Dick Blumenthal’s Private Equity History

Today’s news cycle is all about Richard Blumenthal, the Connecticut senatorial candidate called out for falsely claiming to have “served in Vietnam” (common mistake — I used to think I stormed the beach at Normandy).

This über-gaffe obviously has nothing to do with private equity, but it’s worth taking a moment to remember that Blumenthal is the same guy who once sued one of the world’s biggest buyout firms for breach of fiduciary duty:

Blumenthal was first elected Connecticut’s Attorney General in 1990, and had his first private equity encounter later that decade when the state pension system became emroiled in a massive pay-to-play scandal. Federal prosecutors were responsible for sending then-Treasurer Paul Silvester to prison, but Blumenthal was instrumental in helping to recover certain monies and was widely lauded for efforts to stem government corruption.

But it was in February 2002 that Blumenthal really caught the private equity industry’s attention. That was when he sued Forstmann Little & Co. for breach of fiduciary duty, breach of contract and securities law violations.

“We want more than the $100 million-plus they wasted and wiped out,” Blumenthal said at the time. “We want to make Forstmann the poster child for fair-dealing in the investment community.”

At issue was Forstmann’s attempts to save telecom services provider McLeodUSA Inc., into which it originally invested $1 billion worth of convertible preferred stock for a 12% ownership position. McLeodUSA common shares were trading at around $30 per share at the time, but soon began to drop as the telecom market cooled. Rather than cutting bait, Forstmann kept making new bets. It first suspended coupon payments and pumped an additional $100 million into the company. Then, when McLeodUSA finally filed for bankruptcy, Forstmann invested an additional $175 million for a majority stake. 

Forstmann’s original investments came out of a fund in which Connecticut was a limited partner. The final deal, however, came out of a susequent fund in which Connecticut had not invested. As such, the state’s McLeodUSA investment was wiped out for the benefit of investors in an alternate Forstmann Little fund. making matters even worse, Forstmann Little eschewed aggregated returns, instead paying carried interest on a deal-by-deal basis. In other words, while GPs and LPs were paid proportional carry on successful investments, LPs takes more proportional loss on bad investments than does the GP.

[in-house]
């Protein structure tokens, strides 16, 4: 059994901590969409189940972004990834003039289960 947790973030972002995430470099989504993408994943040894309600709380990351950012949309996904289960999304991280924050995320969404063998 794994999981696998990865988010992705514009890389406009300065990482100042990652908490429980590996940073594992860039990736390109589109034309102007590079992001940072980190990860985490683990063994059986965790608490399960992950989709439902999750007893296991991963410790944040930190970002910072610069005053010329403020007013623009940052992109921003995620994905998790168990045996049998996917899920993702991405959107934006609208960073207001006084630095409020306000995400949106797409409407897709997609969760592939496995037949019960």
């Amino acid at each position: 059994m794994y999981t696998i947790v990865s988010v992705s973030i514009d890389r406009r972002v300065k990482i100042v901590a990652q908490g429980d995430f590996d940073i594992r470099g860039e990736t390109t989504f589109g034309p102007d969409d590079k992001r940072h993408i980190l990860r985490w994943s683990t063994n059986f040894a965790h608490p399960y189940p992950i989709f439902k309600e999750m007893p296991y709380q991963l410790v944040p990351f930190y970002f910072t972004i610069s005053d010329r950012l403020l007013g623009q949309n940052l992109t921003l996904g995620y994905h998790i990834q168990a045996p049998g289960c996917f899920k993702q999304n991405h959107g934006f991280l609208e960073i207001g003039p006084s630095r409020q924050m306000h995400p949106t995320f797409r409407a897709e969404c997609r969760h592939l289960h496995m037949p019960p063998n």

The case went to trial in 2004, with a judge almost immediately throwing out the charges of bad faith, unfair dealing and violating security law. But breach of contract and fiduciary contract stood, with Teddy Forstmann himself taking the stand to be cross-examined by Blumenthal.

Most pundits (ahem, yours truly) assumed the case would get settled out of court, but it ended up in a jury room. Forstmann Little was found guilty of having breached both its contract (two counts) and its fiduciary duty (one count). The jurors also said that the firm had acted “with gross negligence, in bad faith or with willful misconduct.”

What the jury did not say, however, was if Connecticut was eligible for any compensation. Instead, it left the damages boxes blank on the verdict card.

At that point, both sides headed to a conference room. Forstmann Little agreed to repay $16.2 million, in exchange for Blumenthal promising to drop all future prosecutions.

Forstmann Little was jubilent, issuing a bizarre statement in which it claimed “complete victory.” Blumenthal also was boastful — noting how his office had spent just $3m to prosecute, while Forstmann Little had spent over $14m — although he obviously fell well short of his $100 million aims.

Blumenthal seemed not only to win the PR battle, but also was the one whose star continued to rise. The AG kept racking up wins, while Forstmann Little began winding down operations. And it was that way until this morning. Somewhere, I’m sure Teddy Forstmann is smiling.